Manitoba

Flood outlook: Water could reach highest level since 1997 'Flood of the Century'

The provincial government's second spring flood outlook continues to predict flood levels at or "marginally above" 2009 levels.

Red River Valley communities expected to be hit hardest

Volunteers help build a sandbag dike in efforts to stop the floodwater beside Highway 75 just north of St. Adolphe, Man., in April 2009. (John Woods/Canadian Press)

The provincial government's second spring flood outlook continues to predict flood levels at or "marginally above" 2009 levels.

Communities within the Red River Valley, including Emerson and Morris, are most at risk of flooding, but the province has been in communication with those communities and planning ahead, Infrastructure Minister Ron Schuler said Wednesday.

"We're out there, talking to them. They are really clued in and they know exactly what needs to happen," Schuler said.

Water levels at James Avenue in Winnipeg could reach 20.5 feet with unfavourable weather, which is actually lower than the peak of 22.5 feet at James in 2009, the province forecasts.

See a report from the 2009 flood:

Archival video of the flood in 2009

3 years ago
Duration 1:17
Some Manitobans fought to protect their homes during the 2009 flood, Marisa Dragani reports.

Flood forecasters predict the Red River crest will reach Emerson sometime between April 12 and 23, depending on how quickly the snow melts.

They still expect sections of Highway 75 will be closed near Morris.

The province had previously said this year's spring flood along the Red River could be even worse than in 2009, the second highest since the Red River Floodway was constructed, after the 1997 flood of the century.

The flood of 2009 caused just under $7.5 million in damage in Winnipeg and forced hundreds of people out of their homes in southern Manitoba.

Weather co-operating 

Schuler says the weather has co-operated with flood-fighters, with the warm temperatures during the day and cooler nights slowing the melt.

This has helped thin the ice levels on the river, he said.

Infrastructure Minister Ron Schuler says the weather has co-operated in recent weeks, helping slowly thin ice levels on the Red River. (Lyza Sale/CBC )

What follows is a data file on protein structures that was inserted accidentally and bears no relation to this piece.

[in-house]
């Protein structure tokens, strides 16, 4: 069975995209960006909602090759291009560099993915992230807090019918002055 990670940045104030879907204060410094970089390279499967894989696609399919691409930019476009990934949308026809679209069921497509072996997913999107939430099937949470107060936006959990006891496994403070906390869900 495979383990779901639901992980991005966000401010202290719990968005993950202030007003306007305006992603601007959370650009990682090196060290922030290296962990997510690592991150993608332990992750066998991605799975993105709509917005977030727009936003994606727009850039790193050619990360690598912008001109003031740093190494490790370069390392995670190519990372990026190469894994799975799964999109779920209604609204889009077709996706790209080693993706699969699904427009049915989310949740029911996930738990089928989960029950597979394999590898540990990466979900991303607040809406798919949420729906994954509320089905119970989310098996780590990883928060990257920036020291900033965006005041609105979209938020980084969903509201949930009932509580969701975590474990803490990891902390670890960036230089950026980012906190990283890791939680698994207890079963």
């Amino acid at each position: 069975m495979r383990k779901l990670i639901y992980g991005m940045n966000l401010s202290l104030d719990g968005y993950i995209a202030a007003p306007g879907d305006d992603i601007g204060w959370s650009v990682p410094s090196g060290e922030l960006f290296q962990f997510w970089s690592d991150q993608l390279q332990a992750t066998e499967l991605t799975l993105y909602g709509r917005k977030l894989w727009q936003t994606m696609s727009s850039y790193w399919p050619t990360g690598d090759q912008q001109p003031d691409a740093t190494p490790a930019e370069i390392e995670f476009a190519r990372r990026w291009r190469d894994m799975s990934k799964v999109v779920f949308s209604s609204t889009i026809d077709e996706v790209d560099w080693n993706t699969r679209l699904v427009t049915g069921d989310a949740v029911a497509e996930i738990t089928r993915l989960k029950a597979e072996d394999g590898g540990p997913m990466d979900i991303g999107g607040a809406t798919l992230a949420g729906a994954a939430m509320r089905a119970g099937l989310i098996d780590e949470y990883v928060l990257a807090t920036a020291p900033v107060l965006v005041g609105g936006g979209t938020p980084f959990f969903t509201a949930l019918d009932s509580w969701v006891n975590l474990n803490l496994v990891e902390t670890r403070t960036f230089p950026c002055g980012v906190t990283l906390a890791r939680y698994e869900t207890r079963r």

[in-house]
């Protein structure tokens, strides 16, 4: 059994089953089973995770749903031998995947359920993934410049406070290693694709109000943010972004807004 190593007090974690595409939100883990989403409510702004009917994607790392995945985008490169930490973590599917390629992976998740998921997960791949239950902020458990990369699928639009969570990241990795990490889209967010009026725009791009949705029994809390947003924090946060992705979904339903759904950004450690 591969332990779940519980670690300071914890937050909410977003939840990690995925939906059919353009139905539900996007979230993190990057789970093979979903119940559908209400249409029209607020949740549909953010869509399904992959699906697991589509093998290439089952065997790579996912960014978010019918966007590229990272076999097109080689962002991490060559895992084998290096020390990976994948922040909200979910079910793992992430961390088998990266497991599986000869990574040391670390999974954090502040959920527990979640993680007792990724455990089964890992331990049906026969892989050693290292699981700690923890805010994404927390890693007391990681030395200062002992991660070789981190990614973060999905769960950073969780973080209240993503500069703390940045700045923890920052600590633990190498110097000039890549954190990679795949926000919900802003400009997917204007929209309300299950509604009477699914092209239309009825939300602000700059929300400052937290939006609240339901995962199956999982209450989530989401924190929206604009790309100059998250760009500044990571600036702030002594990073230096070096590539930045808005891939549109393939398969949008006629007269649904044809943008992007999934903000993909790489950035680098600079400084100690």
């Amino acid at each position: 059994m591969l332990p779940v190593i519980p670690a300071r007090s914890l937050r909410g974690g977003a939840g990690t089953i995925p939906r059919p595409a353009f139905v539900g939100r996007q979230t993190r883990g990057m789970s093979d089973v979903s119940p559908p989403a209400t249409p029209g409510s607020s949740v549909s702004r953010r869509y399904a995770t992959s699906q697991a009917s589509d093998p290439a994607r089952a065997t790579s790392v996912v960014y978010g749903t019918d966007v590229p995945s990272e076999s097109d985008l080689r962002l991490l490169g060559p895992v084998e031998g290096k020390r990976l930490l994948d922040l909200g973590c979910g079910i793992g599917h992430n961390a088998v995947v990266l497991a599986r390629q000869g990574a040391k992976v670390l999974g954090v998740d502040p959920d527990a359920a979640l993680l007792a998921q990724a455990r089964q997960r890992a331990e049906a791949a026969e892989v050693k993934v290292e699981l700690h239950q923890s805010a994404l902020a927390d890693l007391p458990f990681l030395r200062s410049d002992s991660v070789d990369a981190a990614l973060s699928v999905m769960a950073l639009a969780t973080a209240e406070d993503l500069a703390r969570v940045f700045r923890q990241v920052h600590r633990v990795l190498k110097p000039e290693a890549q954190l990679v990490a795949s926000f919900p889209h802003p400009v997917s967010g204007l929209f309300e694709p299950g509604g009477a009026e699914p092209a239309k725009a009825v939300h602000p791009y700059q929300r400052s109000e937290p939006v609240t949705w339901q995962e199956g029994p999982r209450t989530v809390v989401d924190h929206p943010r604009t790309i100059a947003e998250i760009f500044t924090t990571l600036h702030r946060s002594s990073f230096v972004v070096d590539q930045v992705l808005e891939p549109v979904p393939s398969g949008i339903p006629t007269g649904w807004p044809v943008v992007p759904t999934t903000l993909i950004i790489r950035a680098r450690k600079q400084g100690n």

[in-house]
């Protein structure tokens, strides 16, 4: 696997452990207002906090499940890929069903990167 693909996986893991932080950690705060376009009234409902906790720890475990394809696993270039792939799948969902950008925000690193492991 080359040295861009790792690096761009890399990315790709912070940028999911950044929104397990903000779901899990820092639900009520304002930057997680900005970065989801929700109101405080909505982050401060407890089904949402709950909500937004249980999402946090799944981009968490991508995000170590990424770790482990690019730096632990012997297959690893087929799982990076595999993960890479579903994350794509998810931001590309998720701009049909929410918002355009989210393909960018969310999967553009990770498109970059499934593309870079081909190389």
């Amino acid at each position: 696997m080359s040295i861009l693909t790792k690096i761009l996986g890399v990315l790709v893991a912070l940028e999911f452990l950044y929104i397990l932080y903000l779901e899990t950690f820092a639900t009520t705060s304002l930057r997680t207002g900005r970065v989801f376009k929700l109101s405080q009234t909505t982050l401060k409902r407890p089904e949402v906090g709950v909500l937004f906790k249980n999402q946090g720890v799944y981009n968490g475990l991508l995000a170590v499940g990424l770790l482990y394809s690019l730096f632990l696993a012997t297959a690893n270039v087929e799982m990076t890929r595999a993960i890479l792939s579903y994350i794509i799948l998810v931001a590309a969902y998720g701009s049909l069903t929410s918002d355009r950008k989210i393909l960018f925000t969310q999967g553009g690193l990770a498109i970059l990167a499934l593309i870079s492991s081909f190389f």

"There are some sections of the Red River that are already clear. That's really good news for us because one of the things that we face that is a problem for us as a city is ice dam flooding," he said.

"If we could move the ice out of the city, that would be a really big benefit, and that looks like it's happening."

Bill Spanjer, emergency co-ordinator for the rural municipality of Emerson-Franklin, said the community feels quite prepared for whatever flooding comes its way, after being through several floods over the last few decades. 

The municipality has been steaming culverts open ahead of the melt so water can flow through, ordered extra equipment in case it's needed and is ordering 10,000 sandbags in case residents need them to protect their homes. 

"The water will be high, but there's nothing to worry about, in our opinion," Spanjer said. 

"Most of our residents have been here through several floods. They realize the water comes up and the water comes down, and haven't had need to evacuate. They understand that it's probably more of an inconvenience than anything else."

Comments

To encourage thoughtful and respectful conversations, first and last names will appear with each submission to CBC/Radio-Canada's online communities (except in children and youth-oriented communities). Pseudonyms will no longer be permitted.

By submitting a comment, you accept that CBC has the right to reproduce and publish that comment in whole or in part, in any manner CBC chooses. Please note that CBC does not endorse the opinions expressed in comments. Comments on this story are moderated according to our Submission Guidelines. Comments are welcome while open. We reserve the right to close comments at any time.

Become a CBC Member

Join the conversation  Create account

Already have an account?

now